What is in this article?:
- The 55-gallon mark will be a transition point.
- Many manufacturers forecast that the replacement market will be hardest hit.
- For tankless water heaters, the DOE has chosen to raise the EF standards from 0.62 to 0.82.
- Manufacturers are offering contractors many training opportunities regarding these new products.
New residential water heater energy efficiency standards are coming quickly for the manufacturers, distributors, wholesalers and contractors that produce and install these appliances. In less than one year, the new minimum energy efficiency standards will be in effect for water heaters manufactured after April 15, 2015.
The 2010 Department of Energy Final Rule on energy efficiency mandates a higher Energy Factor (EF) rating on virtually all residential water heating products, including gas, electric, oil and tankless gas water heaters.
According to The Energy Efficiency Standards group, the efficiency metric for residential water heaters is the Energy Factor (EF), which indicates a water heater's overall energy efficiency based on the amount of hot water produced per unit of fuel consumed over a typical day.
The EF accounts for recovery efficiency — how efficiently the heat from the energy source is transferred to the water; standby losses — the percentage of heat loss per hour from the stored water compared to the heat content of the water (for water heaters with storage tanks); and cycling losses — the loss of heat as the water circulates through a water heater tank, and/or inlet and outlet pipes.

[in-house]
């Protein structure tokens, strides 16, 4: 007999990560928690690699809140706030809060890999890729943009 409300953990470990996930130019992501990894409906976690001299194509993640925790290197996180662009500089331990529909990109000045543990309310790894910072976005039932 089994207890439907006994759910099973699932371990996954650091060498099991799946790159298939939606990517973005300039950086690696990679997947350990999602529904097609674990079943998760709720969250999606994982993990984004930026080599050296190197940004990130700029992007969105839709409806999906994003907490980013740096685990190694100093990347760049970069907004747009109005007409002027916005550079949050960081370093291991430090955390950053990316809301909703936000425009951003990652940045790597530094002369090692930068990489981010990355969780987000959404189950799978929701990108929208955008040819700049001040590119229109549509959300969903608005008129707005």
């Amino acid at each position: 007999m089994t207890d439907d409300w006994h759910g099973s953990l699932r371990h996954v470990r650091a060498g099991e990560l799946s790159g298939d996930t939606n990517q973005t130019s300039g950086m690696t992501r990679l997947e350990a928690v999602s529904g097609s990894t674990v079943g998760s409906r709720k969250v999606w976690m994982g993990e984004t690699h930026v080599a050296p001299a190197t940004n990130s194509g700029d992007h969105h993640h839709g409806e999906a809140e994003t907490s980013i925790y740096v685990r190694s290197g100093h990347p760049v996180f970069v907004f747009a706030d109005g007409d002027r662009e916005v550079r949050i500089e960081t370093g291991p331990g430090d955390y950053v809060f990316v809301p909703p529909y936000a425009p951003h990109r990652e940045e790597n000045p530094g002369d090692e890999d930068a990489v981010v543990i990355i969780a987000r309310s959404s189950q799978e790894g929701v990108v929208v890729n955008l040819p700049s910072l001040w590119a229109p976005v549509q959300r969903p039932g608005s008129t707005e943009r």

According to Karen Meyers, corporate director of government relations at Rheem, the DOE is required to review efficiency standards to determine if the higher efficiency rate can generate enough energy savings.
“There are all types of things DOE has to do to make sure a new minimum efficiency level can be justified,” says Meyers. “Typically rule making takes about two years, and Rheem has been very involved with this process from the very beginning.”
According to Harvey Sachs, Ph.D, senior fellow, at the American Council for an Energy Efficient Economy, the 55-gallon mark will be a transition point.
“The DOE decided to separate out larger water heaters used presumably by people who have larger water use,” says Sachs. “When you look at larger water users it becomes cost effective to require heat pump water heaters for electric service and condensing tank technology for gas service (condensing is not required for gas tankless), and that is what DOE has done.”